The Flash: 111 “The Sound and the Fury” Review
Reviewed by Louis Rabinowitz.
One of the most enigmatic and compelling figures of The Flash so far has been the mysterious Dr Harrison Wells – introduced as a crippled genius scientist whose particle accelerator hadn’t quite worked out, Wells has been proven to be quite the secret keeper. We know he has knowledge of the future, has a vested interest in improving Barry’s speed and is almost certainly Barry’s arch-nemesis, the Reverse Flash (saving the minor details till last) – but do we know everything about the ‘crippled’ genius?
This week’s episode, The Sound and the Fury, opened with an great scene confirming most fans’ suspicions about Wells, as the doctor used his speedster powers to escape from a mysterious attack on his house. The mid-season finale virtually confirmed Wells was a speedster, but seeing him using his speed out of costume was a thrilling image that was a fairly bold move for a pre-titles scene – The Flash has always been fairly no-nonsense with revelations, but to put a significant scene before the title card flashed up was a nicely punchy way to start an episode that would yield plenty more revelations.
The show also continued to further complicate Wells with even more misdirection about his true allegiances – the press conference showed a more repentant and sympathetic side of the character (one of the aspects of Wells that makes him so fascinating is that he often seems like an bona fide good guy), and the character’s speedster powers were revealed to be less than reliable… perhaps he does need that wheelchair after all.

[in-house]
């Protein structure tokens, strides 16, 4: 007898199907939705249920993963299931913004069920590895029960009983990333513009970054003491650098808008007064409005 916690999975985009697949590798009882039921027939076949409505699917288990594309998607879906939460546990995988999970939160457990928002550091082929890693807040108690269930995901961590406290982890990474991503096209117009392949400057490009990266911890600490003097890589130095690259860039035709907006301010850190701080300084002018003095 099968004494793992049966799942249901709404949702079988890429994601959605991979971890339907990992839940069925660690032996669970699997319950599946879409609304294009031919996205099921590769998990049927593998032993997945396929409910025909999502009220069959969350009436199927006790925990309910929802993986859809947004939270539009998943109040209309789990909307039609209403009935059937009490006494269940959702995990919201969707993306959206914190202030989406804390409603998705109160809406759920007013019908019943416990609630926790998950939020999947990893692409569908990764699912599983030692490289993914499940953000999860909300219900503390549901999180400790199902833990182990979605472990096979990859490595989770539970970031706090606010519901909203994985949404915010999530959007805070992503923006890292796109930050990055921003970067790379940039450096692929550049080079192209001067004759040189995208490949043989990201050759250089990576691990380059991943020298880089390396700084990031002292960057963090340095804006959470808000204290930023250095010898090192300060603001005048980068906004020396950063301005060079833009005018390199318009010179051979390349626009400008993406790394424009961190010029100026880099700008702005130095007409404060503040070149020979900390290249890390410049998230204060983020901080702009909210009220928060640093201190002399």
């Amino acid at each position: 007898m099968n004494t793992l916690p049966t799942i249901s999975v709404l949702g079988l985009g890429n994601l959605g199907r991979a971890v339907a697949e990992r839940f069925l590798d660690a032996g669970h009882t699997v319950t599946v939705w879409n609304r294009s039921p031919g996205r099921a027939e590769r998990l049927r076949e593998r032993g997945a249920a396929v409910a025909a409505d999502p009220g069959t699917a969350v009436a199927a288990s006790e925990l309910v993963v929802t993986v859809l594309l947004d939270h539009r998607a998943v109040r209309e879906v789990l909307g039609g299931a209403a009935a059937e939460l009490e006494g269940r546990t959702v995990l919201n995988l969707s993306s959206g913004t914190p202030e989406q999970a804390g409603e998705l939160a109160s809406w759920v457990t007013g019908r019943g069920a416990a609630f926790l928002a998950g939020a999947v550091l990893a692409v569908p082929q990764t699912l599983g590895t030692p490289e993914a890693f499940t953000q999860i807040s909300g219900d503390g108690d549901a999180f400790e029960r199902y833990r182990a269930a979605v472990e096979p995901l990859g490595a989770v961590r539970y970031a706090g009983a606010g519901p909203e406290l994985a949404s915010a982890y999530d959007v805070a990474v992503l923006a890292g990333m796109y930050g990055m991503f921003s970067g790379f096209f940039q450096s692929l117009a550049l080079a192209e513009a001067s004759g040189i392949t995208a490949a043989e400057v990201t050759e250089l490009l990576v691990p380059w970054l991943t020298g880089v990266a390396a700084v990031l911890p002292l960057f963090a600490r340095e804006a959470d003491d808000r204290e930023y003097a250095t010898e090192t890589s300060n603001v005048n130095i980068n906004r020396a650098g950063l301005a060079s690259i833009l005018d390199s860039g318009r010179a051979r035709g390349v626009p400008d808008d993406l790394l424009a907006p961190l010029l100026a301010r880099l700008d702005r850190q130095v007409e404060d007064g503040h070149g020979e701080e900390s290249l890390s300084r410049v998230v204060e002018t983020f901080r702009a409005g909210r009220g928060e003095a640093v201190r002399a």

The villain of the week was Hartley Rathaway aka the Pied Piper, an ex-protégé of Wells with fairly disgusting ear implants and supersonic gloves. Unlike most of the metahumans Barry has faced so far, Rathaway was linked to a good chunk of the supporting cast, having worked there before the explosion. Despite a sympathetic back-story (his parents disowned him for coming out to them) and the character actually having some reasonable motivations for going after Wells and Barry, Rathaway’s ‘arrogant scientist’ portrayal was often a little thin – the villain acting antagonistically towards Cisco and Caitlin for no other reason than petty jealousy. However, linking the character to the STAR Labs team provided some good emotional development for characters that wasn’t often present with the more anonymous bad guys.